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Franz LISZT (1811-1886) Complete Piano Music Vol. 36: Wagner Transcriptions Zwei Stücke aus Tannhäuser und Lohengrin, S445/R278 (1852)
No. 2 Elsas Brautzug zum Münster [6:34] Isoldes Liebestod aus Tristan und Isolde, S447/R280 (1867) [7:18] Phantasiestück über Motive aus Rienzi Santo Spirito cavaliere, S439/R272 (1859) [9:00] Pilgerchor aus dem Oper Tannhäuser, S443/R276 (c. 1861) [5:15] Aus Lohengrin, S446/R279 (1854)
No. 1 Festspiel und Brautlied [11:29]
No. 2 Lohengrins Verweis [4:24] Spinnerlied aus dem Fliegenden Holländer, S440/R273 (1860) [6:21] Ballade aus dem Fliegenden Holländer, S441/R274 (publ. 1873) [4:53] Aus Lohengrin, S446/R279 (1854)
No. 2 Elsas Traum [4:05] Feierlicher Marsch zum heiligen Gral aus Parsifal, S450/R283 (1862) [10:38]
William Wolfram (piano)
rec. 20-21 May 2011, Glenn Gould Studio, CBC, Toronto, Canada NAXOS 8.572895 [69:57]
Just in time to sneak in this review as the epic Wagner centenary
draws to a close. On the transcription front - for piano at least
- I much enjoyed Risto-Matti Marin’s fine collection, which
contains just two of the pieces on this Wolfram CD (review).
I first encountered William Wolfram in Liszt/Donizetti - and very
good he is too (review).
If anything I was even more impressed with his Liszt/Bellini (review).
This corner of Naxos’s mammoth Liszt series has also produced
other sets of transcriptions; among them is Stefan Mayer’s disc,
which I found ‘beautiful, but lacking in soul’ (review).
Indeed, I wrote there that I’d rather hear Wolfram in this repertoire.
They say we should be careful what we wish for. My initial response
to this new disc was somewhat mixed; the power is there, but the poetry
of Wolfram’s earlier CDs is harder to find. Elsa’s bridal
procession, which starts well enough, is more muted and discursive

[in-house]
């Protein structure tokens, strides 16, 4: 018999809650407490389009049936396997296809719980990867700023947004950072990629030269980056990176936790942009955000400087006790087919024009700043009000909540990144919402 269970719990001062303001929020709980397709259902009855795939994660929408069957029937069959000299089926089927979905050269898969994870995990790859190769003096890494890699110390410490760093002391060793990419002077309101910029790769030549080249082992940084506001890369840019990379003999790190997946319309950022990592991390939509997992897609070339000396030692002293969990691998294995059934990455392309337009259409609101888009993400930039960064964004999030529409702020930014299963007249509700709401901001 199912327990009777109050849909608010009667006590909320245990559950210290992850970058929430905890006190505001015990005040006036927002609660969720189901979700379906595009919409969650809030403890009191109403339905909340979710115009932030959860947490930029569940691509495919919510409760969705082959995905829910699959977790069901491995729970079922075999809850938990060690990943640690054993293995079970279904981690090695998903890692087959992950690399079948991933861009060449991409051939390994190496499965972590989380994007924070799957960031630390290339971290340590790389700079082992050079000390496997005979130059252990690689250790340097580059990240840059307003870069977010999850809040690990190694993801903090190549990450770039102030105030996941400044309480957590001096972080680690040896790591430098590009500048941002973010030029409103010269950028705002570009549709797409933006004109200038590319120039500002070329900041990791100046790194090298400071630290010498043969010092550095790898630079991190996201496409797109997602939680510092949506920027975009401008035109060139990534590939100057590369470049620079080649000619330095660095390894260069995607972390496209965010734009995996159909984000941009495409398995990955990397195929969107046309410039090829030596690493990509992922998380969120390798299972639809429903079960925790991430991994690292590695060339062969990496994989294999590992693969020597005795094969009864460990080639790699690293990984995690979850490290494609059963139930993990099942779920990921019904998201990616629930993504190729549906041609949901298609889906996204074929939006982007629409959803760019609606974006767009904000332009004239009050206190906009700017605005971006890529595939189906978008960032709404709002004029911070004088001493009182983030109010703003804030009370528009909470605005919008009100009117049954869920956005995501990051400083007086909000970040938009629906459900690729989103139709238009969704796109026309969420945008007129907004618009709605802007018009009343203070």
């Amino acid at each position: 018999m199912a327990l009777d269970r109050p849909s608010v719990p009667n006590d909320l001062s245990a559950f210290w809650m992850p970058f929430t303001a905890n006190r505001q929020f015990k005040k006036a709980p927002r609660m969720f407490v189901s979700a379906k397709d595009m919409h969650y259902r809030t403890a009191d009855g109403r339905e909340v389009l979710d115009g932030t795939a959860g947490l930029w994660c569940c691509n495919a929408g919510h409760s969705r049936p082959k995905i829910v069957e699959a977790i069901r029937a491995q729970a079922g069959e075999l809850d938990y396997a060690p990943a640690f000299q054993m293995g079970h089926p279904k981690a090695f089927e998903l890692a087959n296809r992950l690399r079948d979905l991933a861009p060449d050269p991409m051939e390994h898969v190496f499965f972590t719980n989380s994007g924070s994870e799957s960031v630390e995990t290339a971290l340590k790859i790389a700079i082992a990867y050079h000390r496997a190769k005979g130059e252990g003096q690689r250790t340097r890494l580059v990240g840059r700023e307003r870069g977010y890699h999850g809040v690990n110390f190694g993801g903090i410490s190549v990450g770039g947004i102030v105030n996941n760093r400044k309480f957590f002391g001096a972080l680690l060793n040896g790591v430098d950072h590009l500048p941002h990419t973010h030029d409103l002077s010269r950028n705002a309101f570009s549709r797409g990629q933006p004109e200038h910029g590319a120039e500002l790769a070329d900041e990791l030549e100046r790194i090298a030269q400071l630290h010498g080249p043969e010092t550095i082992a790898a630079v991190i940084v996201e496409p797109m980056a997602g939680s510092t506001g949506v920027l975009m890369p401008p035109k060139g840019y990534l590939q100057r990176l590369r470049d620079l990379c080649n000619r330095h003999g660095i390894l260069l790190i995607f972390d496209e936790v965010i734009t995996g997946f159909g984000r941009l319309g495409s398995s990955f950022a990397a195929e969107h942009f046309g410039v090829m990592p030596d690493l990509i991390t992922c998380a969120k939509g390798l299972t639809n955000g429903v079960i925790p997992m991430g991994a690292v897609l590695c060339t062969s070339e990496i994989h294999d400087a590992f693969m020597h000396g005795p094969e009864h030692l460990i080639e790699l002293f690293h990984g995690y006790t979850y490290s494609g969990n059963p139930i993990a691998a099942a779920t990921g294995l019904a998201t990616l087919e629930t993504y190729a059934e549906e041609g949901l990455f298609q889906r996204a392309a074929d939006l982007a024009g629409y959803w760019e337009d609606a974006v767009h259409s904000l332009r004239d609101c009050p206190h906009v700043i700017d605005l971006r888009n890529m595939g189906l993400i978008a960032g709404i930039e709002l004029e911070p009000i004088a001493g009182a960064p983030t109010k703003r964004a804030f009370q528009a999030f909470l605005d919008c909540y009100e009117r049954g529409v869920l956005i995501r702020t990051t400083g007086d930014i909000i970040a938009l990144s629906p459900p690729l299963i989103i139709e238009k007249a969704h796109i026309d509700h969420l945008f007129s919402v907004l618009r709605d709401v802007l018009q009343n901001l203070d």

than I’d expected. Also, his articulation isn’t as crisp
as before, and textures seem a bit clotted too. What I miss most is
that long, seamless line, the blend of anticipation and conflict that
Liszt encapsulates so well. Cranking up the volume to suggest dramatic
intensity is only half the story, and I suspect that’s all we
get here. Ditto the Tristan, which is apt to turn in on itself
rather than move inexorably towards those ambiguous final cadences.
That’s not to say there’s no magic here at all, it’s
just that it tends to get lost amidst all that posturing. The sound
is perfecly decent, although other recordings I’ve heard from
the CBC studio - Wolfram’s especially - are more ingratiating.
Back to the music, and the Rienzi piece is rather lovely; it
would be even more appealing if Wolfram phrased more sensitively and
refrained from those annoying agogic pauses. Liszt has done all the
work, so it’s really not necessary to embellish or underline
the music in this way.
The Pilgrim’s Chorus from Tannhäuser certainly has
the right devotional character, and Wolfram shapes and shades the
music very well indeed. He also gets more of a sense of progress,
of that long dramatic arch, and only spoils the effect slightly by
sounding too excitable in the climaxes. Marin scales his Liszt/Wagner
with far greater sensitivity and teases out the music’s buried
colours to glorious effect. Admittedly Alba’s highly sophisticated
Super Audio recording is a bonus. As for the Lohengrin transcriptions
they are serviceable, but there’s a persistent - and frustrating
- sense of the music being held at arm’s-length.
Wolfram just isn’t as communicative here as I know he can be,
and that’s a pity. Still, the Spinning Chorus from Der Fliegender
Holländer has much to commend it; if only the playing weren’t
compromised by all those irritating mannerisms. Marin’s reading
is altogether more rewarding, not least for its rhythmic felicities.
Speaking of which Wolfram is a tad unyielding in Elsa’s Dream
from Lohengrin and the march from Parsifal; indeed,
the latter is perhaps more somnolent than solemn, and it brings the
disc to a somewhat unsatisfactory close.
As much as I admire Wolfram as a pianist this is a curiously uninvolving
recital. At least Marin’s disc is a cause for celebration; apart
from its many musical and sonic virtues it offers less-well-known
transcriptions by other hands as well.
Musically this isn’t as good as Wolfram’s earlier discs;
ditto the sonics.